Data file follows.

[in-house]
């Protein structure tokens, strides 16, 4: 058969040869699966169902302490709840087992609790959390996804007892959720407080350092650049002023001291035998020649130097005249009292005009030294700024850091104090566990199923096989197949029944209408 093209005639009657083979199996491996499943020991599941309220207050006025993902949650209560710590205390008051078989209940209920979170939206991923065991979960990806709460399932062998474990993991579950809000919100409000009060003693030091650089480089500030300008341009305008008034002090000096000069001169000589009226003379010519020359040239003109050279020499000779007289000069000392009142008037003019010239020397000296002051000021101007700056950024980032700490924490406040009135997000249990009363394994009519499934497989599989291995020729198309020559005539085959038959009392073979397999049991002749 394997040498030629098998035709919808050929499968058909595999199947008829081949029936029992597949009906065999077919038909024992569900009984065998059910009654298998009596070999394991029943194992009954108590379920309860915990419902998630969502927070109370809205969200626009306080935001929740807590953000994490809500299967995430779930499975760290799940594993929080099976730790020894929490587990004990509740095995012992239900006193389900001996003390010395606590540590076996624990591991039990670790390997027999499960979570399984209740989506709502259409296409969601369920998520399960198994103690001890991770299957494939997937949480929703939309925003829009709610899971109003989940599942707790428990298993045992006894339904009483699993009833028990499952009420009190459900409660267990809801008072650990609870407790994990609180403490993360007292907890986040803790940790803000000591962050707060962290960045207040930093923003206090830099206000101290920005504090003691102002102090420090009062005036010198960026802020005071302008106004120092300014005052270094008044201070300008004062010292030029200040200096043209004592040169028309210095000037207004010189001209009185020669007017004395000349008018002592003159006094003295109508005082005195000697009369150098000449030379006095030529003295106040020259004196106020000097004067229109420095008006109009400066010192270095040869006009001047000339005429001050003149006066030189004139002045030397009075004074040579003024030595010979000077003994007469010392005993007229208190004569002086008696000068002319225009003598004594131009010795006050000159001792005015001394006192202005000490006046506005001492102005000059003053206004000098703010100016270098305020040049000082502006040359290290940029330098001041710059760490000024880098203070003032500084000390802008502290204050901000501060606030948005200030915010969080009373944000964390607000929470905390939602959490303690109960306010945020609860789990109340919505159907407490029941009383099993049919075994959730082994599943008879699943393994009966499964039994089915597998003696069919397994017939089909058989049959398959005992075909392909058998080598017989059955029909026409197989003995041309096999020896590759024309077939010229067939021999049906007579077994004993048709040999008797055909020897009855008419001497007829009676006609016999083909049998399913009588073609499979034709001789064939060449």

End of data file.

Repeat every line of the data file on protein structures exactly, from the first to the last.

[in-house]
């Protein structure tokens, strides 16, 4: 058969040869699966169902302490709840087992609790959390996804007892959720407080350092650049002023001291035998020649130097005249009292005009030294700024850091104090566990199923096989197949029944209408 093209005639009657083979199996491996499943020991599941309220207050006025993902949650209560710590205390008051078989209940209920979170939206991923065991979960990806709460399932062998474990993991579950809000919100409000009060003693030091650089480089500030300008341009305008008034002090000096000069001169000589009226003379010519020359040239003109050279020499000779007289000069000392009142008037003019010239020397000296002051000021101007700056950024980032700490924490406040009135997000249990009363394994009519499934497989599989291995020729198309020559005539085959038959009392073979397999049991002749 394997040498030629098998035709919808050929499968058909595999199947008829081949029936029992597949009906065999077919038909024992569900009984065998059910009654298998009596070999394991029943194992009954108590379920309860915990419902998630969502927070109370809205969200626009306080935001929740807590953000994490809500299967995430779930499975760290799940594993929080099976730790020894929490587990004990509740095995012992239900006193389900001996003390010395606590540590076996624990591991039990670790390997027999499960979570399984209740989506709502259409296409969601369920998520399960198994103690001890991770299957494939997937949480929703939309925003829009709610899971109003989940599942707790428990298993045992006894339904009483699993009833028990499952009420009190459900409660267990809801008072650990609870407790994990609180403490993360007292907890986040803790940790803000000591962050707060962290960045207040930093923003206090830099206000101290920005504090003691102002102090420090009062005036010198960026802020005071302008106004120092300014005052270094008044201070300008004062010292030029200040200096043209004592040169028309210095000037207004010189001209009185020669007017004395000349008018002592003159006094003295109508005082005195000697009369150098000449030379006095030529003295106040020259004196106020000097004067229109420095008006109009400066010192270095040869006009001047000339005429001050003149006066030189004139002045030397009075004074040579003024030595010979000077003994007469010392005993007229208190004569002086008696000068002319225009003598004594131009010795006050000159001792005015001394006192202005000490006046506005001492102005000059003053206004000098703010100016270098305020040049000082502006040359290290940029330098001041710059760490000024880098203070003032500084000390802008502290204050901000501060606030948005200030915010969080009373944000964390607000929470905390939602959490303690109960306010945020609860789990109340919505159907407490029941009383099993049919075994959730082994599943008879699943393994009966499964039994089915597998003696069919397994017939089909058989049959398959005992075909392909058998080598017989059955029909026409197989003995041309096999020896590759024309077939010229067939021999049906007579077994004993048709040999008797055909020897009855008419001497007829009676006609016999083909049998399913009588073609499979034709001789064939060449």